Galatians 4: 1 “Now I say that the heir, as long as he is a child, does not differ at all from a slave, though he is master of all, 2 but is under guardians and stewards until the time appointed by the father. 3 Even so we, when we were children, were in bondage under the elements of the world. 4 But when the fullness of the time had come, God sent forth His Son, born of a woman, born under the law, 5 to redeem those who were under the law, that we might receive the adoption as sons. 6 And because you are sons, God has sent forth the Spirit of His Son into your hearts, crying out, “Abba, Father!” 7 Therefore you are no longer a slave but a son, and if a son, then an heir of God through Christ.”
Too many Christians run scared in their walk with God. One problem is that they simply do not know the rights God has given them as His sons and daughters.
Until Nelson Rockefeller was questioned by the Senate Rules Committee late in September, his personal wealth was a closely guarded secret. In testimony he revealed his net worth to be $62 million (only $225,000 of it in cash!). Securities in common stocks and bonds held in trust for Mr. Rockefeller’s descendants are worth $35 million. Most of us can’t comprehend that level of affluence. Neither have most of us realized the benefits we have as sons and daughters of God.
Some Christians see the enormous gulf between where they are and where they should be in Christian maturity. The Bible can help close the gap because it shows us that the coming of Christ into the world gave certain privileges to God’s people that were not available in Old Testament times.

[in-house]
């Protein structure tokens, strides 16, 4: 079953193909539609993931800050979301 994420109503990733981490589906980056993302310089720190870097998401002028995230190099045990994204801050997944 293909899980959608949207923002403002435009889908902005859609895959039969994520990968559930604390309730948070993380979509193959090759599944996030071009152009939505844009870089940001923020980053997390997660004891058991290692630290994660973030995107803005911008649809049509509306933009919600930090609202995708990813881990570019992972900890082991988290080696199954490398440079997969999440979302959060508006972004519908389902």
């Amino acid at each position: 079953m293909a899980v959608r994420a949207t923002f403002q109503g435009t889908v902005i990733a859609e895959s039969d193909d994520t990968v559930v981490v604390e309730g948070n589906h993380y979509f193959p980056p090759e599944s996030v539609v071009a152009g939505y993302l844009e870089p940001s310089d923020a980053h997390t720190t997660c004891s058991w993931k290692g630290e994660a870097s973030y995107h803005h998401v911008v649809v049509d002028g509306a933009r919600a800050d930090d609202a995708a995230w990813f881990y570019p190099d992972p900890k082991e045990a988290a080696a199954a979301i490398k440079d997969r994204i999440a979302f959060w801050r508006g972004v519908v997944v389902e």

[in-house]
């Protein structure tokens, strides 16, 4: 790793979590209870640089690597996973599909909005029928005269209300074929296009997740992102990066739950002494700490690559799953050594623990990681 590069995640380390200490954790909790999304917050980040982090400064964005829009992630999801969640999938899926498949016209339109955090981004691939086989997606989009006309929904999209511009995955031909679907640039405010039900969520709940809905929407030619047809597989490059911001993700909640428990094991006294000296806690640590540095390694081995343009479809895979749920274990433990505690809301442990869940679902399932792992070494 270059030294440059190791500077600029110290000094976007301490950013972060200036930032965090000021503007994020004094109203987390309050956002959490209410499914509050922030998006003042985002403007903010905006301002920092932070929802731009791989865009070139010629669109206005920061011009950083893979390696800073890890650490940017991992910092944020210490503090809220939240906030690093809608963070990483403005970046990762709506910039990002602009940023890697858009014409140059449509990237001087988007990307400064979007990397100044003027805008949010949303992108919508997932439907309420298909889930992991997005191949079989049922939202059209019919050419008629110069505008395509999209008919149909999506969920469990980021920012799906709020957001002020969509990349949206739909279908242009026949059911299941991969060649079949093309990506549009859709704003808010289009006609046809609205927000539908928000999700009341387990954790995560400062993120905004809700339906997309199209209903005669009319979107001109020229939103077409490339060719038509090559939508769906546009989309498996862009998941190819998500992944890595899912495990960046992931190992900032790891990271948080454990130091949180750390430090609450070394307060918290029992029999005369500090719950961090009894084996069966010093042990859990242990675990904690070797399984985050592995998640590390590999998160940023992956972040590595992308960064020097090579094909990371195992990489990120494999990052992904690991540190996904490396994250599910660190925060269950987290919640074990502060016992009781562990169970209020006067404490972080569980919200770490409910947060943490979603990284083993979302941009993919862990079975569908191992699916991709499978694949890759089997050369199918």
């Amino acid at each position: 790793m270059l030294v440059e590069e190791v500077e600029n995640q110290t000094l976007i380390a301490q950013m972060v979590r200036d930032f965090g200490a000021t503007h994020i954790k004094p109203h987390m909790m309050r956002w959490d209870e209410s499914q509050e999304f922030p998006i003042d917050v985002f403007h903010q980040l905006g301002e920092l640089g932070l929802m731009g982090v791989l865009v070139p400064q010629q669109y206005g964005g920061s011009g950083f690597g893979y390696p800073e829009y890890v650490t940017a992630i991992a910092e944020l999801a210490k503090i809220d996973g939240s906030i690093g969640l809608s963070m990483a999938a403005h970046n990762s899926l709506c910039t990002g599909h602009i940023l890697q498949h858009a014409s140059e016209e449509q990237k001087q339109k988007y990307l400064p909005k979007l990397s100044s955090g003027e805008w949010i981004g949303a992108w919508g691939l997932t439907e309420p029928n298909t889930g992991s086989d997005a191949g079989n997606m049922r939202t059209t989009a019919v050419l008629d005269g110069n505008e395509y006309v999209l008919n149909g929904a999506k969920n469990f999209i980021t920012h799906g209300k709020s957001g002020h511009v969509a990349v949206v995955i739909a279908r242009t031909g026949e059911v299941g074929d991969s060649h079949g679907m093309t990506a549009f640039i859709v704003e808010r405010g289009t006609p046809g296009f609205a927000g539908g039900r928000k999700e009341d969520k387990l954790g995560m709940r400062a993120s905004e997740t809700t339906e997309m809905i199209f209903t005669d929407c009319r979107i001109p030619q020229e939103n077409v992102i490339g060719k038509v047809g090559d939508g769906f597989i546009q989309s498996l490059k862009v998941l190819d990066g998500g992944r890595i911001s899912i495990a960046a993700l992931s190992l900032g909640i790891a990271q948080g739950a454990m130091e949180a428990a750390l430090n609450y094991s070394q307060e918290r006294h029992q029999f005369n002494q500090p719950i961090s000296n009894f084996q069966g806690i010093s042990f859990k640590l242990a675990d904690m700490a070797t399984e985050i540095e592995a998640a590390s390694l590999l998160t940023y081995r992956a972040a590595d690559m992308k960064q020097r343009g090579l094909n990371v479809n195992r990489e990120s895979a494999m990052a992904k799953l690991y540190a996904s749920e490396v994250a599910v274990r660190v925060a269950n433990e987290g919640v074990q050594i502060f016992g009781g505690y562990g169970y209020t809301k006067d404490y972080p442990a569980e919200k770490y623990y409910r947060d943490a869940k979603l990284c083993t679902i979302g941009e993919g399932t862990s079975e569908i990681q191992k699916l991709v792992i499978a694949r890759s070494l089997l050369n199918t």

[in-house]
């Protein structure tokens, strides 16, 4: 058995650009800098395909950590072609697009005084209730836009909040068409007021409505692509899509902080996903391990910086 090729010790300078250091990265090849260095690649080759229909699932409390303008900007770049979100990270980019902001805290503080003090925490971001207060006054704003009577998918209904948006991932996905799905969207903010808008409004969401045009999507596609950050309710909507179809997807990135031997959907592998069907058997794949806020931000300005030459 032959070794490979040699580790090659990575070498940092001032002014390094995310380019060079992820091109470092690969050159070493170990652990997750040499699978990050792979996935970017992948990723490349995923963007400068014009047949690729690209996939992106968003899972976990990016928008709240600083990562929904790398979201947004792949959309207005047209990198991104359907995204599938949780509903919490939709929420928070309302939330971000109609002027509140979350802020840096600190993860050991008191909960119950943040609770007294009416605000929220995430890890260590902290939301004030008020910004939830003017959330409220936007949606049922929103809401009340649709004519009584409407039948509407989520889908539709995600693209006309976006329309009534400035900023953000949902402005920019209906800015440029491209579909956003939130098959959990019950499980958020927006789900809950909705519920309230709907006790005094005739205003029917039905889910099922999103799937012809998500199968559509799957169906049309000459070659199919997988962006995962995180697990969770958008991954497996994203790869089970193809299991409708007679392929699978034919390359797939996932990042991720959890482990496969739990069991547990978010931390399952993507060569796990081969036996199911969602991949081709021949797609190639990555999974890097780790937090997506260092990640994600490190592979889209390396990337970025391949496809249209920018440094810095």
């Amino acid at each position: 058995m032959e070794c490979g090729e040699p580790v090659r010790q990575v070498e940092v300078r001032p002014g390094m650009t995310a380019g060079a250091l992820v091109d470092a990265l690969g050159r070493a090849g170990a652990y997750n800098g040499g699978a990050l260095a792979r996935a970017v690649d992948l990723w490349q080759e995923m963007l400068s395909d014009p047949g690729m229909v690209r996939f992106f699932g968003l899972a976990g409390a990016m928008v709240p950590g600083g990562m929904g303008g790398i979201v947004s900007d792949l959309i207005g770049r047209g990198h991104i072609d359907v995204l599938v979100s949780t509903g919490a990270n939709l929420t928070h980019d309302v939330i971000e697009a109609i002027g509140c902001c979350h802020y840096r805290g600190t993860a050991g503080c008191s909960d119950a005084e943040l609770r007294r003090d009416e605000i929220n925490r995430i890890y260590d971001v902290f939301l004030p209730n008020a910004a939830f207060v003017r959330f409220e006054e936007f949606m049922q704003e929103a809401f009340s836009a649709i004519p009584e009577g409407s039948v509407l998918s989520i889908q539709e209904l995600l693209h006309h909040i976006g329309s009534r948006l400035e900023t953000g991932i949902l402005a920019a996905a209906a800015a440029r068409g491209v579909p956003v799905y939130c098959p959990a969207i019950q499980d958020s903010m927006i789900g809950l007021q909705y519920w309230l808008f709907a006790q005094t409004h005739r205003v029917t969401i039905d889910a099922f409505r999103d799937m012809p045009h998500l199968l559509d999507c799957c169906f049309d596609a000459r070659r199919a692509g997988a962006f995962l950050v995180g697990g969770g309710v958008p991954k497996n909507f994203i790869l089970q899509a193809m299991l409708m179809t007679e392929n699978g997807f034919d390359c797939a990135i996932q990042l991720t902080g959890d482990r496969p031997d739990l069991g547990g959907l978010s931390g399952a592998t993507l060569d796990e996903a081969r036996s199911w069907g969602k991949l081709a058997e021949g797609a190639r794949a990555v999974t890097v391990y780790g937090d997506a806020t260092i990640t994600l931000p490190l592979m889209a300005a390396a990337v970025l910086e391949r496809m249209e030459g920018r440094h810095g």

In Galatians 4, the apostle Paul presents the privileges and position of the Christian who has been saved by grace. He anticipates a question–are the Galatian Christians Abraham’s seed? The answer is yes. But if Christians are spiritual sons of Abraham, then why don’t they live under the law?
To answer the second question Paul illustrates the contrast between living under the law and under grace. He mentions a young heir of a large estate, a youth so rich that guardians and trustees are appointed to care for him until he is of age. The child Paul writes of is no different in privileges from the slave who cares for the child until he comes to maturity to assume responsibility for his inheritance.
In an ideal family a child must live under certain regulations. Rules are a necessary preparation for freedom. A child cannot touch his estate until he becomes a man. At a date set by the father, the legal ceremony of adoption takes place. The believer in Old Testament times was subject to the Mosaic law. He did not know the privileges of sonship we Christians have today. God’s people were being prepared under the trusteeship of the law for adoption as sons.
Why Christ Came
In verse 3 Paul turns to an application of the illustration. He suggests that if the Galatians return to bondage under the Old Testament law, they revert to spiritual childhood, to the time before their adoption as God’s sons when they were under the custodial care of Moses’ law. The picture is of a Ph.D. who returns to grade school to learn his ABC’s.
God made it possible to adopt us as His sons by sending His own Son when the time had fully expired, as James Moffatt translates verse 4. The incarnation was God’s zero hour. The time God had allotted for the law to prepare man for the coming of Christ had run out. God does nothing prematurely or haphazardly. God sent His Son when the time was ripe. The most critical point in history up to that time was when Jesus was born.